There’s a painful lesson to be learned from last year’s tent city, Nanaimo’s mayor says.
Funds the city spent managing and cleaning up the downtown site could have been better used to deal with homelessness and help businesses, Mayor Leonard Krog said this past week.
“The lesson here is get yourself prepped for this, because the last thing you want to do is be paying for a tent city.”
The city spent $466,194 on the tent city, plus another $146,000 closing it, Krog said. Expenses include city-staff time, portable toilets and cleanup, but not legal fees or policing costs.
It’s a reminder to other communities that housing needs to be available and “operating in an orderly way, as opposed to letting things develop to a stage where you have a tent city that you then have to contend with,” Krog said.
When the provincial government unveiled its 2018 budget, it included a large-scale housing plan that included plans for 114,000 affordable homes as it invested $6.6 billion over the coming decade. The plan included building more than 14,000 rental units and setting up 2,500 new modular supportive units for people struggling with homelessness.
Nanaimo has a shortage of affordable rental units. A spring 2018 survey found 335 homeless people, although some believe numbers are higher.
News of provincial funding for homes should have prompted civic governments and staff to examine housing needs and what land might be available, Krog said.
Last spring, the province was ready to spend $7 million on supportive housing in Nanaimo on a city-owned lot on Cranberry Avenue. But neighbours mounted a strong campaign against it, saying it was not suitable for the area.
City council ended up turning down the site and asked the province for more time to find another location. But the province said it was allocating the money to another community.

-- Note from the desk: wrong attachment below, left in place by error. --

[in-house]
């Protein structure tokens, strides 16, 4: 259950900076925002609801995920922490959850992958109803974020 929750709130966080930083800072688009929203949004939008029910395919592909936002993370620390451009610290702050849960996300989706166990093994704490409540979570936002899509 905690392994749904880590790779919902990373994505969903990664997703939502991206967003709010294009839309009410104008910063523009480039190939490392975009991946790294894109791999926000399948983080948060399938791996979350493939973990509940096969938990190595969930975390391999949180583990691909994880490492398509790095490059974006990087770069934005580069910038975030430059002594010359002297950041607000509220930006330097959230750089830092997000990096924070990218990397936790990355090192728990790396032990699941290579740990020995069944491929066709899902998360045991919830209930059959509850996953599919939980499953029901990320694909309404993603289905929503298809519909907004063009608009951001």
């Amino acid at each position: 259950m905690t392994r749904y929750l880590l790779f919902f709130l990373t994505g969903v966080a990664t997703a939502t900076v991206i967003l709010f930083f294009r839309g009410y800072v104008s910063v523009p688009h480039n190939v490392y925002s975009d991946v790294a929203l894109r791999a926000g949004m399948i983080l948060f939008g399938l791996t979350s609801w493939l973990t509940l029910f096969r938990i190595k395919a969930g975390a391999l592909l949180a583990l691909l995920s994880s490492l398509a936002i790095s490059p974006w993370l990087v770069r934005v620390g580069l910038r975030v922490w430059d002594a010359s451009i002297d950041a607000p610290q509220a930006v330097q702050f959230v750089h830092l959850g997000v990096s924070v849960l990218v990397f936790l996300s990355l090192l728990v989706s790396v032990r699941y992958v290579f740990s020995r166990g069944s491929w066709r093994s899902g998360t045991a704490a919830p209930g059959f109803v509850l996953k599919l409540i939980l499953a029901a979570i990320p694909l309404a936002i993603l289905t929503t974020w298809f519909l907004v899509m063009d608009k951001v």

Nanaimo’s homeless citizens, supported by advocates from the Lower Mainland, established a tent city on municipal industrial land last May. The tent city grew to more than 300 campers and was eventually dismantled at year’s end. Many tent-city campers were relocated to two modular supportive-housing projects, set up by the province to house about 170 people.
B.C. invested $1.6 million in buying and bringing modular housing to Nanaimo, and another $2 million to purchase land on Terminal Avenue.
Each of the modular-housing sites is operated under contract by a non-profit social agency. Terminal Avenue has an annual operating budget of $1.55 million, while the budget for the other site on Labieux Road is $2.16 million, the province said in a statement.
Modular supportive housing projects range in number of units. The approximate annual operating budget for each supportive housing project under the rapid response to homelessness program is $1 million. Supportive housing projects on Vancouver Island that fall under this program include Courtenay, Parksville, Port Alberni and Victoria, the province said.
Tenants are moving into the Port Alberni site. Construction is expected to be finished in Courtenay at the end of next month, in Parksville at the end of May and in Victoria in December.